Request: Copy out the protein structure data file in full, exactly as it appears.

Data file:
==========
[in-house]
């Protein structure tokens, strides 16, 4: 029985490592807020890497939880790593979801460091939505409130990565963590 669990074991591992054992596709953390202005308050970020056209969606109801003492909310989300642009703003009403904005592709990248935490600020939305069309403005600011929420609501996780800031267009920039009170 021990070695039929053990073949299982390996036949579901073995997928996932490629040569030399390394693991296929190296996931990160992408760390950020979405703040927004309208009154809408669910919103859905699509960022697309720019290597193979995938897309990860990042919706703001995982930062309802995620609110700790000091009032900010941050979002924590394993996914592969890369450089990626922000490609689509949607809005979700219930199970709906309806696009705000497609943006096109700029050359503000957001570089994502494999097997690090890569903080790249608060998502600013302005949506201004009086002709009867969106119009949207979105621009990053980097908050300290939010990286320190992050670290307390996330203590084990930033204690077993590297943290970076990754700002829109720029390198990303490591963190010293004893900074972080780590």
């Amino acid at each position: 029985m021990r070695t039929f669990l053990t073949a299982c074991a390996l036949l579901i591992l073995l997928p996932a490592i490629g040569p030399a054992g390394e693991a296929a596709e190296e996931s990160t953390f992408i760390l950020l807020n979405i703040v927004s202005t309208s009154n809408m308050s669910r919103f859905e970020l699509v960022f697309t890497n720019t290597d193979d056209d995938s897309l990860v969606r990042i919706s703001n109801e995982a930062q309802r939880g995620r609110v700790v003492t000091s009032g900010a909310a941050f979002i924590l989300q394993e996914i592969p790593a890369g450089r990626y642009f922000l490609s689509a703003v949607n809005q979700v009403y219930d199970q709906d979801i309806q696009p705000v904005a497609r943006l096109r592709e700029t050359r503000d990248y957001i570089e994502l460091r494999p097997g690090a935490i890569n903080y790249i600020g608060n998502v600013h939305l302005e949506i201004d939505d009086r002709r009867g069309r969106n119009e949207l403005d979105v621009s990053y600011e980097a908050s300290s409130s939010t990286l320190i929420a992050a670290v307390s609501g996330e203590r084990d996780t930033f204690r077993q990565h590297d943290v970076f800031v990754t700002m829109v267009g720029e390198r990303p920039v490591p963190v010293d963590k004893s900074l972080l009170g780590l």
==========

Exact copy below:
[in-house]
């Protein structure tokens, strides 16, 4: 029985490592807020890497939880790593979801460091939505409130990565963590 669990074991591992054992596709953390202005308050970020056209969606109801003492909310989300642009703003009403904005592709990248935490600020939305069309403005600011929420609501996780800031267009920039009170 021990070695039929053990073949299982390996036949579901073995997928996932490629040569030399390394693991296929190296996931990160992408760390950020979405703040927004309208009154809408669910919103859905699509960022697309720019290597193979995938897309990860990042919706703001995982930062309802995620609110700790000091009032900010941050979002924590394993996914592969890369450089990626922000490609689509949607809005979700219930199970709906309806696009705000497609943006096109700029050359503000957001570089994502494999097997690090890569903080790249608060998502600013302005949506201004009086002709009867969106119009949207979105621009990053980097908050300290939010990286320190992050670290307390996330203590084990930033204690077993590297943290970076990754700002829109720029390198990303490591963190010293004893900074972080780590």
């Amino acid at each position: 029985m021990r070695t039929f669990l053990t073949a299982c074991a390996l036949l579901i591992l073995l997928p996932a490592i490629g040569p030399a054992g390394e693991a296929a596709e190296e996931s990160t953390f992408i760390l950020l807020n979405i703040v927004s202005t309208s009154n809408m308050s669910r919103f859905e970020l699509v960022f697309t890497n720019t290597d193979d056209d995938s897309l990860v969606r990042i919706s703001n109801e995982a930062q309802r939880g995620r609110v700790v003492t000091s009032g900010a909310a941050f979002i924590l989300q394993e996914i592969p790593a890369g450089r990626y642009f922000l490609s689509a703003v949607n809005q979700v009403y219930d199970q709906d979801i309806q696009p705000v904005a497609r943006l096109r592709e700029t050359r503000d990248y957001i570089e994502l460091r494999p097997g690090a935490i890569n903080y790249i600020g608060n998502v600013h939305l302005e949506i201004d939505d009086r002709r009867g069309r969106n119009e949207l403005d979105v621009s990053y600011e980097a908050s300290s409130s939010t990286l320190i929420a992050a670290v307390s609501g996330e203590r084990d996780t930033f204690r077993q990565h590297d943290v970076f800031v990754t700002m829109v267009g720029e390198r990303p920039v490591p963190v010293d963590k004893s900074l972080l009170g780590l």